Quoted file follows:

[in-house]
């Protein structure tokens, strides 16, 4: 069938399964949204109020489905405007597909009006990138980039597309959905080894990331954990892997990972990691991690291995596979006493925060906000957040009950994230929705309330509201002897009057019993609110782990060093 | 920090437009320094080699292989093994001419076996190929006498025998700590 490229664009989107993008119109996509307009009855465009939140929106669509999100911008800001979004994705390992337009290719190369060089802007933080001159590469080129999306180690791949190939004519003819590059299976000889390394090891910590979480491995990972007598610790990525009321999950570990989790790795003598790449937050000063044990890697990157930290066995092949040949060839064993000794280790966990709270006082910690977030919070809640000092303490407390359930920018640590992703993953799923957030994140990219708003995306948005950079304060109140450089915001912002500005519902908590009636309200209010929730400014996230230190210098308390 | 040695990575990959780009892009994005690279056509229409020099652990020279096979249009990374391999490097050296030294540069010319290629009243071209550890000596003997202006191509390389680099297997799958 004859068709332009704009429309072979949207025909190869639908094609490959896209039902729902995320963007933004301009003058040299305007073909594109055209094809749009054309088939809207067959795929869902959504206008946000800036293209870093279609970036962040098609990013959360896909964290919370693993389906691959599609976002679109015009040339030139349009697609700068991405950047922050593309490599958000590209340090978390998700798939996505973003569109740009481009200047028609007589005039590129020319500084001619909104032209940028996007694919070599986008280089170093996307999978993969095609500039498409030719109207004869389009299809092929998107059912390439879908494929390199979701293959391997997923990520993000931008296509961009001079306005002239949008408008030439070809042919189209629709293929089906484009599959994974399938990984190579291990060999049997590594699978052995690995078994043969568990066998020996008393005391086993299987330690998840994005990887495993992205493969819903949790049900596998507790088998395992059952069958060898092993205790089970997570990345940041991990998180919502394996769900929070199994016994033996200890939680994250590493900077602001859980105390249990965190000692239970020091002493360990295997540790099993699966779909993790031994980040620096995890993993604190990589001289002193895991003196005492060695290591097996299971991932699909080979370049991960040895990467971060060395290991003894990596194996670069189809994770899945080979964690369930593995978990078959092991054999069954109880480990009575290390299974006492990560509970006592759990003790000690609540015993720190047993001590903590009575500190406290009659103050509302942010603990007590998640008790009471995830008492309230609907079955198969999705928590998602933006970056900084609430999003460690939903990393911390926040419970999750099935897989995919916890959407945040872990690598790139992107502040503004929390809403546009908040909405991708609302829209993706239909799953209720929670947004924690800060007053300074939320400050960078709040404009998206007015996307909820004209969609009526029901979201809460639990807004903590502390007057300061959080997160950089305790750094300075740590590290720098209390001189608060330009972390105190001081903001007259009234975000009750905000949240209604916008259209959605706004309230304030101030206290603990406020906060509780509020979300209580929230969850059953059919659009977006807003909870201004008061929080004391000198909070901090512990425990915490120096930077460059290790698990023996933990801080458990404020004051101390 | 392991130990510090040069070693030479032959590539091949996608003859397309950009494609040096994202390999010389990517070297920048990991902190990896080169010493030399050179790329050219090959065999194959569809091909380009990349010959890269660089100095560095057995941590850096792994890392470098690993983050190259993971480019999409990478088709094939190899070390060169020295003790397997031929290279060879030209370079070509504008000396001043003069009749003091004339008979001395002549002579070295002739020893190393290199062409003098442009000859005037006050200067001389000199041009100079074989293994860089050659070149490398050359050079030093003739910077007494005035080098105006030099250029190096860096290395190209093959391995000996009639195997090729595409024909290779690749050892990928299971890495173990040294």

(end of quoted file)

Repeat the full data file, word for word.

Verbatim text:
[in-house]
């Protein structure tokens, strides 16, 4: 069938399964949204109020489905405007597909009006990138980039597309959905080894990331954990892997990972990691991690291995596979006493925060906000957040009950994230929705309330509201002897009057019993609110782990060093 | 920090437009320094080699292989093994001419076996190929006498025998700590 490229664009989107993008119109996509307009009855465009939140929106669509999100911008800001979004994705390992337009290719190369060089802007933080001159590469080129999306180690791949190939004519003819590059299976000889390394090891910590979480491995990972007598610790990525009321999950570990989790790795003598790449937050000063044990890697990157930290066995092949040949060839064993000794280790966990709270006082910690977030919070809640000092303490407390359930920018640590992703993953799923957030994140990219708003995306948005950079304060109140450089915001912002500005519902908590009636309200209010929730400014996230230190210098308390 | 040695990575990959780009892009994005690279056509229409020099652990020279096979249009990374391999490097050296030294540069010319290629009243071209550890000596003997202006191509390389680099297997799958 004859068709332009704009429309072979949207025909190869639908094609490959896209039902729902995320963007933004301009003058040299305007073909594109055209094809749009054309088939809207067959795929869902959504206008946000800036293209870093279609970036962040098609990013959360896909964290919370693993389906691959599609976002679109015009040339030139349009697609700068991405950047922050593309490599958000590209340090978390998700798939996505973003569109740009481009200047028609007589005039590129020319500084001619909104032209940028996007694919070599986008280089170093996307999978993969095609500039498409030719109207004869389009299809092929998107059912390439879908494929390199979701293959391997997923990520993000931008296509961009001079306005002239949008408008030439070809042919189209629709293929089906484009599959994974399938990984190579291990060999049997590594699978052995690995078994043969568990066998020996008393005391086993299987330690998840994005990887495993992205493969819903949790049900596998507790088998395992059952069958060898092993205790089970997570990345940041991990998180919502394996769900929070199994016994033996200890939680994250590493900077602001859980105390249990965190000692239970020091002493360990295997540790099993699966779909993790031994980040620096995890993993604190990589001289002193895991003196005492060695290591097996299971991932699909080979370049991960040895990467971060060395290991003894990596194996670069189809994770899945080979964690369930593995978990078959092991054999069954109880480990009575290390299974006492990560509970006592759990003790000690609540015993720190047993001590903590009575500190406290009659103050509302942010603990007590998640008790009471995830008492309230609907079955198969999705928590998602933006970056900084609430999003460690939903990393911390926040419970999750099935897989995919916890959407945040872990690598790139992107502040503004929390809403546009908040909405991708609302829209993706239909799953209720929670947004924690800060007053300074939320400050960078709040404009998206007015996307909820004209969609009526029901979201809460639990807004903590502390007057300061959080997160950089305790750094300075740590590290720098209390001189608060330009972390105190001081903001007259009234975000009750905000949240209604916008259209959605706004309230304030101030206290603990406020906060509780509020979300209580929230969850059953059919659009977006807003909870201004008061929080004391000198909070901090512990425990915490120096930077460059290790698990023996933990801080458990404020004051101390 | 392991130990510090040069070693030479032959590539091949996608003859397309950009494609040096994202390999010389990517070297920048990991902190990896080169010493030399050179790329050219090959065999194959569809091909380009990349010959890269660089100095560095057995941590850096792994890392470098690993983050190259993971480019999409990478088709094939190899070390060169020295003790397997031929290279060879030209370079070509504008000396001043003069009749003091004339008979001395002549002579070295002739020893190393290199062409003098442009000859005037006050200067001389000199041009100079074989293994860089050659070149490398050359050079030093003739910077007494005035080098105006030099250029190096860096290395190209093959391995000996009639195997090729595409024909290779690749050892990928299971890495173990040294």